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Railroad History Of Northumberland County

      Railroad History Of The Area Being Modeled

      The line was originally chartered on April 8, 1826 as the Danville and Pottsville Railroad, making it the third oldest line in the United States. It was to run from the Ferry House opposite Danville, Pa. to the Schuylkill Canal at Pottsville, Pa. Before construction began, the terminus was changed from Danville to Sunbury.
      Construction began in July 1834 on the 20 mile section between Sunbury and Shamokin and was completed in the summer of 1835. The line was soon extended to Mt. Carmel, Pa.
      The transportation of Anthracite Coal was the principal business of the rail road. Coal was brought from the mines in two ton dump cars pulled by horses or mules. The road entered Sunbury through Raspberry Alley, out to the river front to wharves, where the coal was dumped into canal boats to be taken across the river to the canal and then to market. However, with the collapse of the Canal System, the line was never extended to Pottsville!
      The railroads of the day were very different from what we usually think. The rails were wooden stringers topped with flat iron bars, and the motive power was horses and mules! The first passenger cars were the "Shamokin" and the "Mahonoy" and were each pulled by two horses. In 1837, 3 small steam engines, the "North Star", "the Mountaineer", and the "Pioneer", were purchased and put to work on the road. In 1839, the road went back to using 'Horse Power" because the weight of the steam engines proved to be too heavy for the track. In 1852 the line became the first rail line in the world to use iron T rails made by the nearby Danville Iron Company, and the line secured six more steam engines. It was over these tracks, that in 1861, the first troops from this area left for service in the Civil War. The Line went through several name changes before becoming the Shamokin Valley Branch of the Pennsylvania Railroad. Passenger service on this line continued until 1938.
      The Shamokin, Sunbury, and Lewisburg Railroad was chartered in 1882, and was absorbed by the Philadelphia and Reading Railroad in 1883. This line was built on the opposite shore of the Susquehanna River and followed the route of the old canal system to Sunbury. It then crossed over the River and paralleled the Shamokin Valley Branch through our area. In Shamokin, the two Railroad Stations were only one block apart and the tracks were within several yards of each Passenger service on this line continued until Friday, June 28, 1963, when No. 863, the "King Coal" made the final run of her daily passenger service between Shamokin and Philadelphia.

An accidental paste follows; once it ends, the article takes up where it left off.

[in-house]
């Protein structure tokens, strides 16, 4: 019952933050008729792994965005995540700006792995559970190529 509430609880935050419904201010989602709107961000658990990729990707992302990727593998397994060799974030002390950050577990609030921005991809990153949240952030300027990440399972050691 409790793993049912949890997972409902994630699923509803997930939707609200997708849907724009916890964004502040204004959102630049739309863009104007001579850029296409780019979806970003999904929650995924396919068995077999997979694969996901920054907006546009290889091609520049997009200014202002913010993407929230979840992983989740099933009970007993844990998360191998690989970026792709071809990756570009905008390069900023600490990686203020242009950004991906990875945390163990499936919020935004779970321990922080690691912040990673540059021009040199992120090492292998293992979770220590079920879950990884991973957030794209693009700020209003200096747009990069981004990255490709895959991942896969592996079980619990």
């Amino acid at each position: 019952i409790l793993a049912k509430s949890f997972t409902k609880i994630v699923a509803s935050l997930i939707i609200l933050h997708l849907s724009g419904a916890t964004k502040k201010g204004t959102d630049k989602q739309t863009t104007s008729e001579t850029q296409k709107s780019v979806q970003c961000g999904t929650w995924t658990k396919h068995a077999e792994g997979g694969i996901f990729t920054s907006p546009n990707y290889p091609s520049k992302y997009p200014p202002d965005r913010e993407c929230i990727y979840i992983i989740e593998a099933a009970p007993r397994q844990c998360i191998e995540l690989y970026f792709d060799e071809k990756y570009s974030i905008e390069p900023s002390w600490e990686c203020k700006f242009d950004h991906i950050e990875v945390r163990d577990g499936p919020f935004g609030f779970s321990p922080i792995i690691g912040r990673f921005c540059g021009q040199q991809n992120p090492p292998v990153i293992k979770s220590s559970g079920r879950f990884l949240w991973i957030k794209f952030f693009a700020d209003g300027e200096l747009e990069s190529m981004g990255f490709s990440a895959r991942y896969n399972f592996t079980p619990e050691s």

Completed on August 6, 1911, the Northumberland Classification Yard contained an area of 700 acres and 70 miles of track, round house, and shops. During it's 1950's, over 1500 railroad cars passed through the yard each day for receiving, dispatching, or reclassifying!
      Before the opening of the Saint Lawrence Sea Way, the Shamokin Valley Branch was used to haul iron ore from the docks on Lake Erie to the Lehigh Valley Railroad interchange at Mt. Carmel on its way to the Bethlehem Steel Mills. During the 1950's the Shamokin Valley Branch was one of the last to give up her Steam engines.
      The Pennsylvania Railroad used four I1's to pull and push 100 ore cars over the 2% grades of the line between Northumberland and Mt. Carmel. Due to the weight of the iron ore, it could only be loaded directly over the trucks to prevent buckling of the hoppers. At the Lehigh Valley interchange, the train was broken into three sections and the Lehigh Valley used four "modern diesel engines" to haul each section! Twelve "modern diesels" to do what four of the mighty PRR I1 steam engines could do!